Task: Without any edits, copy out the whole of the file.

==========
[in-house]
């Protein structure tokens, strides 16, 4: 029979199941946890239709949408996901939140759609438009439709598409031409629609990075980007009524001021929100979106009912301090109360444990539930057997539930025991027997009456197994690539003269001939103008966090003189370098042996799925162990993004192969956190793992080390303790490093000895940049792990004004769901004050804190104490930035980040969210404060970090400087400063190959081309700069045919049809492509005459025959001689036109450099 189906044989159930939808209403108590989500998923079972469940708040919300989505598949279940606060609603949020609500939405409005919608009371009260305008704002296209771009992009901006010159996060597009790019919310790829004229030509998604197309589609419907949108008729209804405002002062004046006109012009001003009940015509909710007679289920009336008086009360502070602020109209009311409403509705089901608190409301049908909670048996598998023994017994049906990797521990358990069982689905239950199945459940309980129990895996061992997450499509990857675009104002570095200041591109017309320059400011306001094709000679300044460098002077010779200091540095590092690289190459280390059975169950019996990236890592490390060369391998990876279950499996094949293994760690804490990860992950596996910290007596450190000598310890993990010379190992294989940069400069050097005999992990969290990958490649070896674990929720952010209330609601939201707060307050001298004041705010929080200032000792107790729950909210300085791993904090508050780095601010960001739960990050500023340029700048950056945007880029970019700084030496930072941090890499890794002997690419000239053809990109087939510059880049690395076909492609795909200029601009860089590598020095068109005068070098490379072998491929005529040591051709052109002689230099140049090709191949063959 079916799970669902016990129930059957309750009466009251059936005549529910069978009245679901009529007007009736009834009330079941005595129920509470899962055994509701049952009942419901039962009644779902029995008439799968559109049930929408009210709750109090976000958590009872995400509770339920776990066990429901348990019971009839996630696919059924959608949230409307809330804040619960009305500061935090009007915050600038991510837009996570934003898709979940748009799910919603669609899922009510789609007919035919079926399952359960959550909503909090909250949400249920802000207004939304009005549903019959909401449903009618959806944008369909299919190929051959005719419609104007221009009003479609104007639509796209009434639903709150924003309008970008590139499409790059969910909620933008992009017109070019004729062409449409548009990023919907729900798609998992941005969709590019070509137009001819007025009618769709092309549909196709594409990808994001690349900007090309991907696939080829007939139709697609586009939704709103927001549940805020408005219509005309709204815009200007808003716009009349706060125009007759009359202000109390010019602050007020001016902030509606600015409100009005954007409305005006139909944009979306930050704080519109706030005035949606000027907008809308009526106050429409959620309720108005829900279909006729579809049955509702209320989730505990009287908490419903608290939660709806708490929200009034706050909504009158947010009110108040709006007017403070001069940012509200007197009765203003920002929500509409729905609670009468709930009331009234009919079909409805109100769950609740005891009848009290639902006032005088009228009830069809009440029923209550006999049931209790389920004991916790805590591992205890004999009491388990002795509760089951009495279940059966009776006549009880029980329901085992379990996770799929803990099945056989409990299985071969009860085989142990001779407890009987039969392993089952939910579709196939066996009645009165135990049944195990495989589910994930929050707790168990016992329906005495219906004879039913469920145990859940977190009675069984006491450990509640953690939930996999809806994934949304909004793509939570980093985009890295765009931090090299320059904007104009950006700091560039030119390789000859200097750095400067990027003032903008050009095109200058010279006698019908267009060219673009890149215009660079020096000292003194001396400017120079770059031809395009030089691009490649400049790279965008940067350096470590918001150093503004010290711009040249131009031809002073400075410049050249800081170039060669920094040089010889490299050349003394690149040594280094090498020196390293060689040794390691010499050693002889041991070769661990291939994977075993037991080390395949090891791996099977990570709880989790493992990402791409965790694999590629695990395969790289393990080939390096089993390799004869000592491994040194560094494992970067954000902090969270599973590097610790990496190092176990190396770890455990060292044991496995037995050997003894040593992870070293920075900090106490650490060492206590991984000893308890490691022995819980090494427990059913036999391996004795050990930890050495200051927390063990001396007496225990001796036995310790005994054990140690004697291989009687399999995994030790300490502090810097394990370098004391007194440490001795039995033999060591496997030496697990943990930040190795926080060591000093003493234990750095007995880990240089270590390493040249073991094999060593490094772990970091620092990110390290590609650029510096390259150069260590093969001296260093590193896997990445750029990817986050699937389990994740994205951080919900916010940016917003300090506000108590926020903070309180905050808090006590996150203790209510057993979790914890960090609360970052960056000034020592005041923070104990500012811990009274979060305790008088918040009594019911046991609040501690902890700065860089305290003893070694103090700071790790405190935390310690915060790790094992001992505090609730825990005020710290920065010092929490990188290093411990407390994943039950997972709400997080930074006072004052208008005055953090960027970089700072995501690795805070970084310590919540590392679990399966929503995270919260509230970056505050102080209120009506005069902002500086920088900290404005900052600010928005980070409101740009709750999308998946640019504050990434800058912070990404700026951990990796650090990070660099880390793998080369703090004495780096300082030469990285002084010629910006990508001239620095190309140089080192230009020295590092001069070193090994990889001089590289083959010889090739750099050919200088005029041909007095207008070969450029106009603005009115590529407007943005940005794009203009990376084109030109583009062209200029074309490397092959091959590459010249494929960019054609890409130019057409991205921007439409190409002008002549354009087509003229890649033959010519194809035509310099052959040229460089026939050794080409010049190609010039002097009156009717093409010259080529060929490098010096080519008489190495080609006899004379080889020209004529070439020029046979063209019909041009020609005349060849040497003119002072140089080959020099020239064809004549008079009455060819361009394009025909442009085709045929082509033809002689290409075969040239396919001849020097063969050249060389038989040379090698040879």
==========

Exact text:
[in-house]
């Protein structure tokens, strides 16, 4: 029979199941946890239709949408996901939140759609438009439709598409031409629609990075980007009524001021929100979106009912301090109360444990539930057997539930025991027997009456197994690539003269001939103008966090003189370098042996799925162990993004192969956190793992080390303790490093000895940049792990004004769901004050804190104490930035980040969210404060970090400087400063190959081309700069045919049809492509005459025959001689036109450099 189906044989159930939808209403108590989500998923079972469940708040919300989505598949279940606060609603949020609500939405409005919608009371009260305008704002296209771009992009901006010159996060597009790019919310790829004229030509998604197309589609419907949108008729209804405002002062004046006109012009001003009940015509909710007679289920009336008086009360502070602020109209009311409403509705089901608190409301049908909670048996598998023994017994049906990797521990358990069982689905239950199945459940309980129990895996061992997450499509990857675009104002570095200041591109017309320059400011306001094709000679300044460098002077010779200091540095590092690289190459280390059975169950019996990236890592490390060369391998990876279950499996094949293994760690804490990860992950596996910290007596450190000598310890993990010379190992294989940069400069050097005999992990969290990958490649070896674990929720952010209330609601939201707060307050001298004041705010929080200032000792107790729950909210300085791993904090508050780095601010960001739960990050500023340029700048950056945007880029970019700084030496930072941090890499890794002997690419000239053809990109087939510059880049690395076909492609795909200029601009860089590598020095068109005068070098490379072998491929005529040591051709052109002689230099140049090709191949063959 079916799970669902016990129930059957309750009466009251059936005549529910069978009245679901009529007007009736009834009330079941005595129920509470899962055994509701049952009942419901039962009644779902029995008439799968559109049930929408009210709750109090976000958590009872995400509770339920776990066990429901348990019971009839996630696919059924959608949230409307809330804040619960009305500061935090009007915050600038991510837009996570934003898709979940748009799910919603669609899922009510789609007919035919079926399952359960959550909503909090909250949400249920802000207004939304009005549903019959909401449903009618959806944008369909299919190929051959005719419609104007221009009003479609104007639509796209009434639903709150924003309008970008590139499409790059969910909620933008992009017109070019004729062409449409548009990023919907729900798609998992941005969709590019070509137009001819007025009618769709092309549909196709594409990808994001690349900007090309991907696939080829007939139709697609586009939704709103927001549940805020408005219509005309709204815009200007808003716009009349706060125009007759009359202000109390010019602050007020001016902030509606600015409100009005954007409305005006139909944009979306930050704080519109706030005035949606000027907008809308009526106050429409959620309720108005829900279909006729579809049955509702209320989730505990009287908490419903608290939660709806708490929200009034706050909504009158947010009110108040709006007017403070001069940012509200007197009765203003920002929500509409729905609670009468709930009331009234009919079909409805109100769950609740005891009848009290639902006032005088009228009830069809009440029923209550006999049931209790389920004991916790805590591992205890004999009491388990002795509760089951009495279940059966009776006549009880029980329901085992379990996770799929803990099945056989409990299985071969009860085989142990001779407890009987039969392993089952939910579709196939066996009645009165135990049944195990495989589910994930929050707790168990016992329906005495219906004879039913469920145990859940977190009675069984006491450990509640953690939930996999809806994934949304909004793509939570980093985009890295765009931090090299320059904007104009950006700091560039030119390789000859200097750095400067990027003032903008050009095109200058010279006698019908267009060219673009890149215009660079020096000292003194001396400017120079770059031809395009030089691009490649400049790279965008940067350096470590918001150093503004010290711009040249131009031809002073400075410049050249800081170039060669920094040089010889490299050349003394690149040594280094090498020196390293060689040794390691010499050693002889041991070769661990291939994977075993037991080390395949090891791996099977990570709880989790493992990402791409965790694999590629695990395969790289393990080939390096089993390799004869000592491994040194560094494992970067954000902090969270599973590097610790990496190092176990190396770890455990060292044991496995037995050997003894040593992870070293920075900090106490650490060492206590991984000893308890490691022995819980090494427990059913036999391996004795050990930890050495200051927390063990001396007496225990001796036995310790005994054990140690004697291989009687399999995994030790300490502090810097394990370098004391007194440490001795039995033999060591496997030496697990943990930040190795926080060591000093003493234990750095007995880990240089270590390493040249073991094999060593490094772990970091620092990110390290590609650029510096390259150069260590093969001296260093590193896997990445750029990817986050699937389990994740994205951080919900916010940016917003300090506000108590926020903070309180905050808090006590996150203790209510057993979790914890960090609360970052960056000034020592005041923070104990500012811990009274979060305790008088918040009594019911046991609040501690902890700065860089305290003893070694103090700071790790405190935390310690915060790790094992001992505090609730825990005020710290920065010092929490990188290093411990407390994943039950997972709400997080930074006072004052208008005055953090960027970089700072995501690795805070970084310590919540590392679990399966929503995270919260509230970056505050102080209120009506005069902002500086920088900290404005900052600010928005980070409101740009709750999308998946640019504050990434800058912070990404700026951990990796650090990070660099880390793998080369703090004495780096300082030469990285002084010629910006990508001239620095190309140089080192230009020295590092001069070193090994990889001089590289083959010889090739750099050919200088005029041909007095207008070969450029106009603005009115590529407007943005940005794009203009990376084109030109583009062209200029074309490397092959091959590459010249494929960019054609890409130019057409991205921007439409190409002008002549354009087509003229890649033959010519194809035509310099052959040229460089026939050794080409010049190609010039002097009156009717093409010259080529060929490098010096080519008489190495080609006899004379080889020209004529070439020029046979063209019909041009020609005349060849040497003119002072140089080959020099020239064809004549008079009455060819361009394009025909442009085709045929082509033809002689290409075969040239396919001849020097063969050249060389038989040379090698040879």